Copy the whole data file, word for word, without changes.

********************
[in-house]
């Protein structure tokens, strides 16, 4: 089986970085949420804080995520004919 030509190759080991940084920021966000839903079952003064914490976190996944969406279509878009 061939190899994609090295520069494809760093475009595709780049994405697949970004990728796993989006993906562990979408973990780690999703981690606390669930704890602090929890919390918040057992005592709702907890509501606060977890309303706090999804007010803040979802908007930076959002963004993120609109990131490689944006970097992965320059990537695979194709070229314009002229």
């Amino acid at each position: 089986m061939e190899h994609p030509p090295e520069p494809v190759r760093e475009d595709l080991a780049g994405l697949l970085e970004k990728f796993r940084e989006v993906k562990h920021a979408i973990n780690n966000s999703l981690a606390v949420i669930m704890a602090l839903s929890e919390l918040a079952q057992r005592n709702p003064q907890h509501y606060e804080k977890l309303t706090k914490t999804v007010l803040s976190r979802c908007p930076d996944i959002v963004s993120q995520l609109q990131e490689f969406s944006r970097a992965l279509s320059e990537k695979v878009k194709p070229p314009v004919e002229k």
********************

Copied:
[in-house]
């Protein structure tokens, strides 16, 4: 089986970085949420804080995520004919 030509190759080991940084920021966000839903079952003064914490976190996944969406279509878009 061939190899994609090295520069494809760093475009595709780049994405697949970004990728796993989006993906562990979408973990780690999703981690606390669930704890602090929890919390918040057992005592709702907890509501606060977890309303706090999804007010803040979802908007930076959002963004993120609109990131490689944006970097992965320059990537695979194709070229314009002229």
């Amino acid at each position: 089986m061939e190899h994609p030509p090295e520069p494809v190759r760093e475009d595709l080991a780049g994405l697949l970085e970004k990728f796993r940084e989006v993906k562990h920021a979408i973990n780690n966000s999703l981690a606390v949420i669930m704890a602090l839903s929890e919390l918040a079952q057992r005592n709702p003064q907890h509501y606060e804080k977890l309303t706090k914490t999804v007010l803040s976190r979802c908007p930076d996944i959002v963004s993120q995520l609109q990131e490689f969406s944006r970097a992965l279509s320059e990537k695979v878009k194709p070229p314009v004919e002229k």